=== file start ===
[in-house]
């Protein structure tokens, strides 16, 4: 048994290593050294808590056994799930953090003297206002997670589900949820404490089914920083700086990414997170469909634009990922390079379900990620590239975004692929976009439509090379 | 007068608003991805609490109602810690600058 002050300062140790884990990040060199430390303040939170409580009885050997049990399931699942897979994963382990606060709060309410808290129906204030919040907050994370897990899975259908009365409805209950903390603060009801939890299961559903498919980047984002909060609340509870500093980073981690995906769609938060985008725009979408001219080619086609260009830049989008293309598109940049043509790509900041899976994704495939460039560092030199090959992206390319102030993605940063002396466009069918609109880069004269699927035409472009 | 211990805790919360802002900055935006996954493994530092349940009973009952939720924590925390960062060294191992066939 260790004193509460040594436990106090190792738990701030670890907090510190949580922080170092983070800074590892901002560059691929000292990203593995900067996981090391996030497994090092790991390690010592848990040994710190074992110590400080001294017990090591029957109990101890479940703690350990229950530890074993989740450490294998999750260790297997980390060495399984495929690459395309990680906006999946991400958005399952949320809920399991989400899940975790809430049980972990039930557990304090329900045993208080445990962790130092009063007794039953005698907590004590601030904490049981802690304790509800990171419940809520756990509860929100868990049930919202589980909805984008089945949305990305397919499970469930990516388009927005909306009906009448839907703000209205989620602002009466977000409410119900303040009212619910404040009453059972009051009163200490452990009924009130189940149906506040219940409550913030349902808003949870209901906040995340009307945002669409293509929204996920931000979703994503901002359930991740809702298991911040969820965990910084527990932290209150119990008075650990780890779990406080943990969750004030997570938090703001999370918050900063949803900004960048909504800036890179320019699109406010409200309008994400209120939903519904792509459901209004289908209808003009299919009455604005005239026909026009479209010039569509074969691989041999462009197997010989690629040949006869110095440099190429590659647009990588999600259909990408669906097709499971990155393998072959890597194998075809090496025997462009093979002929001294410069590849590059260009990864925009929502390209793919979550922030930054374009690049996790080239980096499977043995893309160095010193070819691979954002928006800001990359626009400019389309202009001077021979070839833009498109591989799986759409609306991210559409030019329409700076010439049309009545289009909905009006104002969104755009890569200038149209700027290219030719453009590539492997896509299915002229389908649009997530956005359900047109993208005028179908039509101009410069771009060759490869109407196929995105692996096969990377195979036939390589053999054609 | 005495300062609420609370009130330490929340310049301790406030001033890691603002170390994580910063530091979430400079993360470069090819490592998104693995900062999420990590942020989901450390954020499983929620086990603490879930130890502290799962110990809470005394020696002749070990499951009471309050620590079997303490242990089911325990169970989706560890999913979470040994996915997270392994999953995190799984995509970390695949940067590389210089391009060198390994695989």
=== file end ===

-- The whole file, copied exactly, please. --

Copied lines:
[in-house]
């Protein structure tokens, strides 16, 4: 048994290593050294808590056994799930953090003297206002997670589900949820404490089914920083700086990414997170469909634009990922390079379900990620590239975004692929976009439509090379 | 007068608003991805609490109602810690600058 002050300062140790884990990040060199430390303040939170409580009885050997049990399931699942897979994963382990606060709060309410808290129906204030919040907050994370897990899975259908009365409805209950903390603060009801939890299961559903498919980047984002909060609340509870500093980073981690995906769609938060985008725009979408001219080619086609260009830049989008293309598109940049043509790509900041899976994704495939460039560092030199090959992206390319102030993605940063002396466009069918609109880069004269699927035409472009 | 211990805790919360802002900055935006996954493994530092349940009973009952939720924590925390960062060294191992066939 260790004193509460040594436990106090190792738990701030670890907090510190949580922080170092983070800074590892901002560059691929000292990203593995900067996981090391996030497994090092790991390690010592848990040994710190074992110590400080001294017990090591029957109990101890479940703690350990229950530890074993989740450490294998999750260790297997980390060495399984495929690459395309990680906006999946991400958005399952949320809920399991989400899940975790809430049980972990039930557990304090329900045993208080445990962790130092009063007794039953005698907590004590601030904490049981802690304790509800990171419940809520756990509860929100868990049930919202589980909805984008089945949305990305397919499970469930990516388009927005909306009906009448839907703000209205989620602002009466977000409410119900303040009212619910404040009453059972009051009163200490452990009924009130189940149906506040219940409550913030349902808003949870209901906040995340009307945002669409293509929204996920931000979703994503901002359930991740809702298991911040969820965990910084527990932290209150119990008075650990780890779990406080943990969750004030997570938090703001999370918050900063949803900004960048909504800036890179320019699109406010409200309008994400209120939903519904792509459901209004289908209808003009299919009455604005005239026909026009479209010039569509074969691989041999462009197997010989690629040949006869110095440099190429590659647009990588999600259909990408669906097709499971990155393998072959890597194998075809090496025997462009093979002929001294410069590849590059260009990864925009929502390209793919979550922030930054374009690049996790080239980096499977043995893309160095010193070819691979954002928006800001990359626009400019389309202009001077021979070839833009498109591989799986759409609306991210559409030019329409700076010439049309009545289009909905009006104002969104755009890569200038149209700027290219030719453009590539492997896509299915002229389908649009997530956005359900047109993208005028179908039509101009410069771009060759490869109407196929995105692996096969990377195979036939390589053999054609 | 005495300062609420609370009130330490929340310049301790406030001033890691603002170390994580910063530091979430400079993360470069090819490592998104693995900062999420990590942020989901450390954020499983929620086990603490879930130890502290799962110990809470005394020696002749070990499951009471309050620590079997303490242990089911325990169970989706560890999913979470040994996915997270392994999953995190799984995509970390695949940067590389210089391009060198390994695989």